Treasure in them hills

IT’S called the Bonito Treasure, the plunder of Benito “Bloody Sword” Bonito, and word is it is hidden in the hills around Mount Best on the banks of the Franklin River.

Leongatha resident Ray Debenham first heard about the treasure as a young man.

“In 1954, it was documented a very poor man conned someone into lending him enough money to buy a bulldozer,” he said.

“With the bulldozer, he uncovered $30 million worth of treasure in the Mount Best area. The bulldozer is still sitting there today.

“The farm where this treasure was found is on Wintles Road and is now a holiday home. You could drive to the dozer with a four wheel drive.”

On June 14, 1952 the Sunday Herald reported a holidaymaker found an 18th century coin on the beach near Queenscliff.

This piece of treasure is also believed to have belonged to Benito Bonito.

According to the article, Bonito sailed the Spanish Main in the 18th century, plundering jewels, silver and gold from Lima in Peru.

Legend has it he hid most of his treasure on Cocos Island, but apparently on his last attempt to reach the island, he was diverted by a British man-o’-war and he hid the treasure at Queenscliff instead.

This is a slightly different scenario to the one described by Mr Debenham, who believes Bonito was overthrown by members of his crew, who then sailed to a river in southern Victoria.

“They sailed the ship up the Franklin River to the Franklin Falls, which is where I always believed the treasure was buried,” he said.

“There is a rock at the falls with a dagger and a horse head carved into it. But since then, I have discovered it was buried at another set of falls further up near Mount Best.”

The Sunday Herald article claimed another pirate, known as Stingaree Jack, had escaped from Bonito’s ship with a treasure map tattooed on his arm.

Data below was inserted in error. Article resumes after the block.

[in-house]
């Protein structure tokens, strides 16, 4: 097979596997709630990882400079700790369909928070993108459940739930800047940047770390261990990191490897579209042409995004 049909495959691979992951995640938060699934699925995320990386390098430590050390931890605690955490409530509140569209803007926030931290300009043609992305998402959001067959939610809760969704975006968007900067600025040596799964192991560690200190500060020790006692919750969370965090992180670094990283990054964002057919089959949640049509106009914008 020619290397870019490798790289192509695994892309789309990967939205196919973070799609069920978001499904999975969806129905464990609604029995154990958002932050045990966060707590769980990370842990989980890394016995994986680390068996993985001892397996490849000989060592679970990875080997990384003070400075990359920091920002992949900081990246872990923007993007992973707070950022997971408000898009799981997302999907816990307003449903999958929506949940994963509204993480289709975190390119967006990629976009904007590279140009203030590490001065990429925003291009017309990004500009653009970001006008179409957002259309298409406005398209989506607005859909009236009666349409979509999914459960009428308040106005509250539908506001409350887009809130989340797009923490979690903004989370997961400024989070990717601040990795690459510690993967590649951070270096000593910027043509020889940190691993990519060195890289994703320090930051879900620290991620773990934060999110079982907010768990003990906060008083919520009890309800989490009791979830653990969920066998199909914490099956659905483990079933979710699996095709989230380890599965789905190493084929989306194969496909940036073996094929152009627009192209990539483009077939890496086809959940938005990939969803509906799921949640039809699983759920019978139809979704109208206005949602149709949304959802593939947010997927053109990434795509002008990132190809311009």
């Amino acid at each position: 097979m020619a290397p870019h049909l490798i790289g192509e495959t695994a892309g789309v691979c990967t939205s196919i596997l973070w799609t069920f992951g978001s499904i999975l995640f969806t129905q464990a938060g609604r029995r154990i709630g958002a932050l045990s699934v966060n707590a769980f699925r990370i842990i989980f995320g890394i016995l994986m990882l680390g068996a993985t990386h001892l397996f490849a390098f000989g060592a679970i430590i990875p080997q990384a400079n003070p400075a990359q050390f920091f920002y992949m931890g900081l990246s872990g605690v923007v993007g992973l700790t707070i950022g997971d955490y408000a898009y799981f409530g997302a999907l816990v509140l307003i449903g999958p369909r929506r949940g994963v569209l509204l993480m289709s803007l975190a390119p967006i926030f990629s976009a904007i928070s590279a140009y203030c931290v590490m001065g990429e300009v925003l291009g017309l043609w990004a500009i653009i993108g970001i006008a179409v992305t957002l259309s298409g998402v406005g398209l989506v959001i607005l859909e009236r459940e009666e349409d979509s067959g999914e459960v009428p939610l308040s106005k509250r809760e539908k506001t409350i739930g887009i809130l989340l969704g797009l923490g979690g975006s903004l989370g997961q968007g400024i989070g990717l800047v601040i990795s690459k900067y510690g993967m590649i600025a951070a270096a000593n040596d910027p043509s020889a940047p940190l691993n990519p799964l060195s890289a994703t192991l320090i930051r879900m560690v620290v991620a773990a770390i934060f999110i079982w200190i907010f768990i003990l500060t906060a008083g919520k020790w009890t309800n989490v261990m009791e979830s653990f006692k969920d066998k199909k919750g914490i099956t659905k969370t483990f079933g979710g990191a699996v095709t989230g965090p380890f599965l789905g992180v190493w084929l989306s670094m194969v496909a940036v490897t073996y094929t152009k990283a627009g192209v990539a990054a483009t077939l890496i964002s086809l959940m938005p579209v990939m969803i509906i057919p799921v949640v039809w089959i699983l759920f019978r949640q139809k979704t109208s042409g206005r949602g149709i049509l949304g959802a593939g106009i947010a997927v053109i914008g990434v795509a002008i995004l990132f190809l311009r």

It was said he used the map to find Bonito’s buried treasure and then he moved it to another location.

Mr Debenham said he knows of people who have walked the Franklin River from the first falls to the second, who said there were arrows carved into rocks along the way.

“The last arrow points up the hill to where a cave was dug. We believe slaves were made to carry the treasure up to the cave and then they were buried with the treasure,” he said.

“The cave is said to have been sealed with two steel doors from the ship.”

Mr Debenham said he heard the cave had been excavated at some stage, but no treasure was located.

Several more sites have been pinpointed as suspected burial spots for Bonito’s treasure, but all are located on private land or locations that are hard to access.

“I know a few people who snuck in with metal detectors and marked several sites, but the owner of the property doesn’t want to let anyone on,” Mr Debenham said.

“Now I have a map and a big metal detector, I want to go back up there and ask the owner again. There is no one left around that knows about it, so it will disappear.”

There are no records of treasure being found at Queenscliff, however the $30 million haul from Mount Best was apparently reported in both The Star and the Foster Mirror.

Booty hunter: Leongatha man Ray Debenham is in possession of a map, which he believes marks the location of the hidden treasure of pirate Benito Bonito.

Booty hunter: Leongatha man Ray Debenham is in possession of a map, which he believes marks the location of the hidden treasure of pirate Benito Bonito.

Short URL: http://thestar.com.au/?p=11301

Posted by on Jun 24 2014. Filed under Featured. You can follow any responses to this entry through the RSS 2.0. You can leave a response or trackback to this entry

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